Electric vehicles aren't as green as you think

Posted 12/29/21

By Neri Franco,Kelsey Greene,Beatrice Hoffman,and Jason Lau "Go green," a slogan we all try to live by, but how easy is it really to "go green?" News of global warming pervades the world's psyche and people are rightfully worried. People are making

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Electric vehicles aren't as green as you think


“Go green,” a slogan we all try to live by, but how easy is it really to “go green?” News of global warming pervades the world’s psyche and people are rightfully worried. People are making changes to lessen their impact on the environment and do their part to make a better world for

future generations. However, not every effort to “go green” is beneficial to the environment.

Everywhere you look on I-95 you see electric cars. Drivers of Teslas and Priuses feel like they are making a difference in the world. They look down on the plebs driving gasoline-powered

cars and feel morally superior. But, how clean are their electric cars? Is it really better for the environment to drive an electric car? Do they know what components it takes to make an

electric battery or what is used to produce the electricity to power their cars? As long as they feel like they are making a difference, ignorance is bliss and the true impact of their cars can be ignored.

Rhode Islanders need to be made aware that the battery for an electric vehicle is the most mineral demanding clean energy technology. The EV battery is mostly made from copper, lithium, nickel, cobalt, and other rare earth minerals. These materials are mined all over the world including Chile, Peru, Australia, Indonesia, and China. The materials are then processedin different parts of the world and manufactured into the components that make up the EV battery. The final step is shipping the EV battery to the plants where they will finally be installed in the vehicles. When all is said and done, the process to make an EV vehicle will have created more carbon emissions than a regular car.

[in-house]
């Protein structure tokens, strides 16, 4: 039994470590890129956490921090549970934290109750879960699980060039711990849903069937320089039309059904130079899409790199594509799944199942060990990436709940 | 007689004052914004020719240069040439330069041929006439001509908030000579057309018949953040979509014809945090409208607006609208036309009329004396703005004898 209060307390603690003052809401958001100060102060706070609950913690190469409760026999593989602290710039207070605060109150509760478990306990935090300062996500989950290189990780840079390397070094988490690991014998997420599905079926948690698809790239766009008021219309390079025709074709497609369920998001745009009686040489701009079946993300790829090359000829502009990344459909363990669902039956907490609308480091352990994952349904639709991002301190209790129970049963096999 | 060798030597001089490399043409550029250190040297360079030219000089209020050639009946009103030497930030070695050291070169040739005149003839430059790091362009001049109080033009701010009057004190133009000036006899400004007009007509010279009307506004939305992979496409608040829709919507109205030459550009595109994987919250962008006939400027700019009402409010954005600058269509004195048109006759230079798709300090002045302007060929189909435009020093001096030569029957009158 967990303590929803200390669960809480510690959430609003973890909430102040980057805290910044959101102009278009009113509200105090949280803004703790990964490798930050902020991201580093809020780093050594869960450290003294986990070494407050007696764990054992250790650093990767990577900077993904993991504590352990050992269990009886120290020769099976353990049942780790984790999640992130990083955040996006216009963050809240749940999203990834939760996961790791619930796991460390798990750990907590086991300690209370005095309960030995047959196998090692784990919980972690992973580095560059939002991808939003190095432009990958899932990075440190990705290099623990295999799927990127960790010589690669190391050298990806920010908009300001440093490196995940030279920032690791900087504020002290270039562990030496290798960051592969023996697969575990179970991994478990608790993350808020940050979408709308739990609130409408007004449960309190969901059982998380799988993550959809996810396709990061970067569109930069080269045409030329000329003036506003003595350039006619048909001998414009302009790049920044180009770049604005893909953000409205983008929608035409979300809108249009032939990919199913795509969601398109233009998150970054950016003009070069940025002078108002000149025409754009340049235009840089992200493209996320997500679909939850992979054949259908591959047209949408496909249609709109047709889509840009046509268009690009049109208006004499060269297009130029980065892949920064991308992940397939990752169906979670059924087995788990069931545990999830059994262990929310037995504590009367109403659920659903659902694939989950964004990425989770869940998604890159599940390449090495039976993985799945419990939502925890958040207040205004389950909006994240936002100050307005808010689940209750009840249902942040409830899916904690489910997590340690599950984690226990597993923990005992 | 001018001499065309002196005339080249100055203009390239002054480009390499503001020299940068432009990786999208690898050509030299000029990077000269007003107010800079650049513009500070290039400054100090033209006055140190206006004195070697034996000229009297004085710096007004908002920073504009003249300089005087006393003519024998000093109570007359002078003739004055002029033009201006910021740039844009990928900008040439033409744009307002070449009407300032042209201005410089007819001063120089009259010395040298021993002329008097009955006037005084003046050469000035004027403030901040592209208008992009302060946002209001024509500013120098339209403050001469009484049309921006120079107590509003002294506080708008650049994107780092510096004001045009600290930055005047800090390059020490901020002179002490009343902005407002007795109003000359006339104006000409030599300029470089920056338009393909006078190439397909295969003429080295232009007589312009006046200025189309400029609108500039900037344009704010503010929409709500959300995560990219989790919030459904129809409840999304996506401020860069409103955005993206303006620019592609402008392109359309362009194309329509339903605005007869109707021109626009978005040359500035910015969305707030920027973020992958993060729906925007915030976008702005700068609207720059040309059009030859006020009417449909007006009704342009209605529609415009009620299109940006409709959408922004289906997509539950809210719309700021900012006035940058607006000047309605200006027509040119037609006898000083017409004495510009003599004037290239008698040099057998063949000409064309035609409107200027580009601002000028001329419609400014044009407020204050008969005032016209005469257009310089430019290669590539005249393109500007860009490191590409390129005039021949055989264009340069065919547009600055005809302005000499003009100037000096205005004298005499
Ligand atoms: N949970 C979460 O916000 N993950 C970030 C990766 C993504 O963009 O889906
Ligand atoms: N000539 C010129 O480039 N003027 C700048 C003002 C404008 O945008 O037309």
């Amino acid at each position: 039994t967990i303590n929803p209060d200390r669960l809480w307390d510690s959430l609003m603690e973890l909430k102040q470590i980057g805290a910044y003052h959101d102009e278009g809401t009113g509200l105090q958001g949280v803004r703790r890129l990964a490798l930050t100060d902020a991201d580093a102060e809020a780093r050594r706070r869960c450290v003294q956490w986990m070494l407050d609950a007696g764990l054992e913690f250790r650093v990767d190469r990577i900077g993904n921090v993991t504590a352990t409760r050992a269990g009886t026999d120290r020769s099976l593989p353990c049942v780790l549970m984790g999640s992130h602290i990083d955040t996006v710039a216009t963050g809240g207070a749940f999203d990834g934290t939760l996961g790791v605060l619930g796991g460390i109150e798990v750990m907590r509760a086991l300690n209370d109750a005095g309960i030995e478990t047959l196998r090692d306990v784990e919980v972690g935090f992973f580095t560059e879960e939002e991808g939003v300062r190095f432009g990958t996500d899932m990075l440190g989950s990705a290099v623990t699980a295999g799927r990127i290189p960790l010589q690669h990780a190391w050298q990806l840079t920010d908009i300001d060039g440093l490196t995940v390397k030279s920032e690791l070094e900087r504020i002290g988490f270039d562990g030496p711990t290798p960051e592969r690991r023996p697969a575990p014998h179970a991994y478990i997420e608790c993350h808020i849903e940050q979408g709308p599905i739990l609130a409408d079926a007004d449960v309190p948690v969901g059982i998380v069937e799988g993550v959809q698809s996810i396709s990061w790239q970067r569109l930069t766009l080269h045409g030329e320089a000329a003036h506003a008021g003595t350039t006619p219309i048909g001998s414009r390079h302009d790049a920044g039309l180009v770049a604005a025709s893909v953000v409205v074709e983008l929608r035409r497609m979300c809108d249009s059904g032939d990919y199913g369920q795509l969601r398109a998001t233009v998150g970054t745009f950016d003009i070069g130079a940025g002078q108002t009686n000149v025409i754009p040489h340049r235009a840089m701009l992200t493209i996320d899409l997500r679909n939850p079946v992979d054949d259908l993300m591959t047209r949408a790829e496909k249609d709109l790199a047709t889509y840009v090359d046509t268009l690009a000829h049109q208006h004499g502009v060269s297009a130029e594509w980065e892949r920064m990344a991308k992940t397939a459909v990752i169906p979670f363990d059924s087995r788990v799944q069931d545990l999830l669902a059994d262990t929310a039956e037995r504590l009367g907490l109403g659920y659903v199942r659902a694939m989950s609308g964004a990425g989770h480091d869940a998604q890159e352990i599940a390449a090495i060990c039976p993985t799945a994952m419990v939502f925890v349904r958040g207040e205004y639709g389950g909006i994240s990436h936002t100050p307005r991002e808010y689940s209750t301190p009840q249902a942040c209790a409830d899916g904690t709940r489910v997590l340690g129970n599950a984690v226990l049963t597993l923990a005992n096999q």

Another growing concern related to electric vehicles is the disposal of lithium-ion batteries, which are most commonly used in electric vehicles. Currently, most of these batteries end up in

landfills even though they can be recycled. There is a huge opportunity to recover, process, and reuse the valuable metals and other materials in the batteries by recycling them instead. Sadly, the recycling rates in the US and EU are less than 5 percent. As the popularity of electric vehicles grows in Rhode Island, these spent lithium-ion batteries will continue to pile up in the Johnston landfill.

The immediate elation of driving off the lot of Flood Ford with your new Mach-E electric vehicle needs to remain a bit in check, at least for now. Despite having a vehicle that will ideally make our world a cleaner place, the issue comes not when you bypass the next half dozen Cumberland Farms Gas Stations on the way home, but when they are plugged in. As of 2020 the United States still uses coal and natural gas to generate nearly 60 percent of the “power ” needed in an electric vehicle. What is just as concerning is that these vehicles are putting additional

pressure on the country’s electrical infrastructure which it has admitted requires an upgrade to meet current needs. As the beloved Muppet character Kermit the Frog used to say, “It is not

easy being green.” Maybe that is true but why push so hard to provide the consumer with so many options when we don’t have clean energy resources as the dominant form of electricity


Every car dealership in Rhode Island has at least one model of an electric car. The salesperson will regale the buyer with tales of how great the car is and how they will help protect the world by driving an electric car. No one will tell the buyer that many of the components of the battery are not eco-friendly and much of the electricity needed is still sourced from unclean energy sources.

The buyer can drive around moral virtue signaling without truly understanding how their decision to drive an electric car will affect the environment.

Neri Franco, Kelsey Greene, Beatrice Hoffman, and Jason Lau are students of the Master of Science in Supply Chain &Business Analytics program at the University of Rhode Island. They have a combined 20-plus years of work experience in transportation, technology, and medical fields.


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